Many thanks to [Keith] for the tip, we loved reading about this one!

Continue reading “The Black Magic Of A Disappearing Linear Actuator”

Actuator Opens The Door To Drier Dishes

Dishwashers are great at washing dishes and even rinsing them, most of the time. Where they tend to fail is in the drying part. Somehow these things dry hot enough to warp stoneware dishes, but not so well that things are actually dry when you open the door. Blame it on the lack of air movement.

Ideally, the dishwasher cycle is started soon after dinner time so it can be finished and opened up before it’s time for bed. But if you do that, then you miss all the dishes from late-night snacking and the occasional wine glass. Wait until bedtime to start it, and it has to sit several hours with moisture inside. Obviously, the answer is to listen for the victory beeps at the end of the cycle, and use a slow but forceful actuator to push the door open.

[Ivan Stepaniuk] is listening for the dishwasher’s frequencies with a microphone, amplifying them with a trusty LM386, and using an STM32 blue pill to crunch the audio. [Ivan] has plans to incorporate an ESP8266 board for IoT, presumably to get a notification when the door has been opened successfully. Check out the demo after the break.

Yes, dishwashers are great until they aren’t, and some little part breaks. But why pay for a new detergent compartment cover when you can just print one?

Continue reading “Actuator Opens The Door To Drier Dishes”

Flexible Actuators Spring Into Action

Most experiments in flexible robot actuators are based around pneumatics, but [Ayato Kanada] and [Tomoaki Mashimo] has been working on using a coiled spring as the moving component of a linear actuator. Named the flexible ultrasonic motor (FUSM), [Yunosuke Sato] built on top of their work and assembled a pair of FUSM into a closed-loop actuator with motion control in two dimensions.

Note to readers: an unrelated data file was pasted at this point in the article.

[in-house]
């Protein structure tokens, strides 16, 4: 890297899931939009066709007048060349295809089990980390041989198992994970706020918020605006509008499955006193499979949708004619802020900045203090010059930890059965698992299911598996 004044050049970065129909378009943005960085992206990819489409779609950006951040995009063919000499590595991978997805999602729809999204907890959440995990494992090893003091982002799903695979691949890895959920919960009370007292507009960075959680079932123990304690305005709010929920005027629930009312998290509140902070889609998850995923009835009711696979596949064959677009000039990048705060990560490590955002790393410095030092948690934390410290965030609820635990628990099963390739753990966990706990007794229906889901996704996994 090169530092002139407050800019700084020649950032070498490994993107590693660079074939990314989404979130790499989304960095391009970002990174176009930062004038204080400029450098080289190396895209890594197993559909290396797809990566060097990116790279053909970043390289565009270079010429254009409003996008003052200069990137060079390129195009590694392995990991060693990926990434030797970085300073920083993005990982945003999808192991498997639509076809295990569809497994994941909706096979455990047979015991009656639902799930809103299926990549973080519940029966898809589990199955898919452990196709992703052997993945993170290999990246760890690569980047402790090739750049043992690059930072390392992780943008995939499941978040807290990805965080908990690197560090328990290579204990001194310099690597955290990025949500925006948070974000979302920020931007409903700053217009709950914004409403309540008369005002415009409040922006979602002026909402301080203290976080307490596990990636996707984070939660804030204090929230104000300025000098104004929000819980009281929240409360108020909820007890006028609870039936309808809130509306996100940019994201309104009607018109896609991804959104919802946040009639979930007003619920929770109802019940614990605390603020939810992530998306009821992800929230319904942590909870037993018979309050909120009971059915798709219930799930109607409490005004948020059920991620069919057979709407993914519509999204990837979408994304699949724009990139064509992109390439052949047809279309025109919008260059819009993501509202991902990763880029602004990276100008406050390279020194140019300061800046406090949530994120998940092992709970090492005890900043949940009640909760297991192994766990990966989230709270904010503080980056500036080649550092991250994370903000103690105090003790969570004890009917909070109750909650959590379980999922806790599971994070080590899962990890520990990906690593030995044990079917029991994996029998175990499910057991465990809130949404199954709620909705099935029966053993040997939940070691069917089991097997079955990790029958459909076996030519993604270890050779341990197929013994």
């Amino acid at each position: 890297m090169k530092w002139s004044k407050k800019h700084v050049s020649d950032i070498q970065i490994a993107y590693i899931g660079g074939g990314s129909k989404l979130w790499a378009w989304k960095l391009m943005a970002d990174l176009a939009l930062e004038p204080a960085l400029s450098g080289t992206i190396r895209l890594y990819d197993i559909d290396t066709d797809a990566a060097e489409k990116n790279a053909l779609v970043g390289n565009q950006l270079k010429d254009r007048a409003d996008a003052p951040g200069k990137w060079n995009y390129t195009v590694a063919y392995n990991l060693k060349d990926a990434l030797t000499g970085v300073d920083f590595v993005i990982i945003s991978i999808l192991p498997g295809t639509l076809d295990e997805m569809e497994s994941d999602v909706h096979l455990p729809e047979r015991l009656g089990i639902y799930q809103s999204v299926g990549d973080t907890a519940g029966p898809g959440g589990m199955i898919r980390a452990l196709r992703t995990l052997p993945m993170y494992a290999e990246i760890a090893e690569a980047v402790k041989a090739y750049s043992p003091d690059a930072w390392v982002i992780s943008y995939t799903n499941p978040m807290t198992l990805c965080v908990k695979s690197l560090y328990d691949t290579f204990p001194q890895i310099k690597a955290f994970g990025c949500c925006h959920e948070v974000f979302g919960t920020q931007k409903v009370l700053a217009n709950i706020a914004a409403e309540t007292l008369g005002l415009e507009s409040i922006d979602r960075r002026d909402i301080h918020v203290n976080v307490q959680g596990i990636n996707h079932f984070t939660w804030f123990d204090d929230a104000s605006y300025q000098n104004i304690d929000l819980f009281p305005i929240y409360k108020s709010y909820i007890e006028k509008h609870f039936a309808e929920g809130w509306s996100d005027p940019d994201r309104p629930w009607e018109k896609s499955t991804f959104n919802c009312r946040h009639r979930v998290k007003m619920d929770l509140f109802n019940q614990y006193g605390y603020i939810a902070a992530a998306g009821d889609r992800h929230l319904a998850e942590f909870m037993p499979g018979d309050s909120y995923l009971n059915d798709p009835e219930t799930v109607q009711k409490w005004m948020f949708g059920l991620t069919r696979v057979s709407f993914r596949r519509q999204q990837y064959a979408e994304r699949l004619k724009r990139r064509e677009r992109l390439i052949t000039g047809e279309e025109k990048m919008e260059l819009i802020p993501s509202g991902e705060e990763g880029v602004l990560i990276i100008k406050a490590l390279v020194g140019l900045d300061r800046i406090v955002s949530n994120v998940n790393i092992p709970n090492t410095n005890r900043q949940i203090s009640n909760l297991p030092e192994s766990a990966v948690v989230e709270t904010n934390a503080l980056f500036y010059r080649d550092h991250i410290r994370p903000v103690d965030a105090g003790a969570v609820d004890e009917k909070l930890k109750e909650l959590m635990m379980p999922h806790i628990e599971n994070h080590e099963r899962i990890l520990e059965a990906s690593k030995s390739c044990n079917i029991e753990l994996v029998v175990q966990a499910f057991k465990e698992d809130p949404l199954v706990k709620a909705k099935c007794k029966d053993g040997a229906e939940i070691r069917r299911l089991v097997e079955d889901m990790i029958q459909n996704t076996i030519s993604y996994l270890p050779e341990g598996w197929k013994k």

A single FUSM is pretty interesting by itself, its coiled spring is the only mechanical moving part. An earlier paper published by [Kanada] and [Mashimo] laid out how to push the spring through a hole in a metal block acting as the stator of this motor. Piezoelectric devices attached to that block minutely distorts it in a controlled manner resulting in linear motion of the spring.

For closed-loop feedback, electrical resistance from the free end of the spring to the stator block can be measured and converted to linear distance to within a few millimeters. However, the acting end of the spring might be deformed via stretching or bending, which made calculating its actual position difficult. Accounting for such deformation is a future topic for this group of researchers.

This work was presented at IROS2020 which like many other conferences this year, moved online and became IROS On-Demand. After a no-cost online registration we can watch the 12-minute recorded presentation on this project or any other at the conference. The video includes gems such as an exaggerated animation of stator block deformation to illustrate how a FUSM works, and an example of the position calculation challenge where the intended circular motion actually resulted in an oval.

Speaking of conferences that have moved online, we have our own Hackaday Remoticon coming up soon!

Continue reading “Flexible Actuators Spring Into Action”

Destroy My Vegetable Garden? Oh Hail No!

Building and maintaining a garden takes a lot of work. And unless you have a greenhouse, you’re forced to leave your hard work outside to fend for itself against the double-edged sword of the elements. Rain and sun are necessary, but hard, pelting hail is never welcome. Just ask [Nick Rogness]. He didn’t go through all the trouble of building a 12’x12′ garden and planting tasty vegetables just to have Mother Nature spew her impurity-filled ice balls on it every other night during the summertime.

[Nick] did what any of us would do: fight back with technology. His solution was to build a retractable roof that covers the garden with a heavy duty tarp. A Raspberry Pi Zero W controls pair of linear actuators via motor controllers, and [Nick] put a limit switch in each of the four corners to report on the roof status. He can run the roof manually, or control it with his phone using MQTT. The whole thing runs on a 12V marine battery that gets charged up by a solar panel, so part of the interface is dedicated to reporting the battery stats.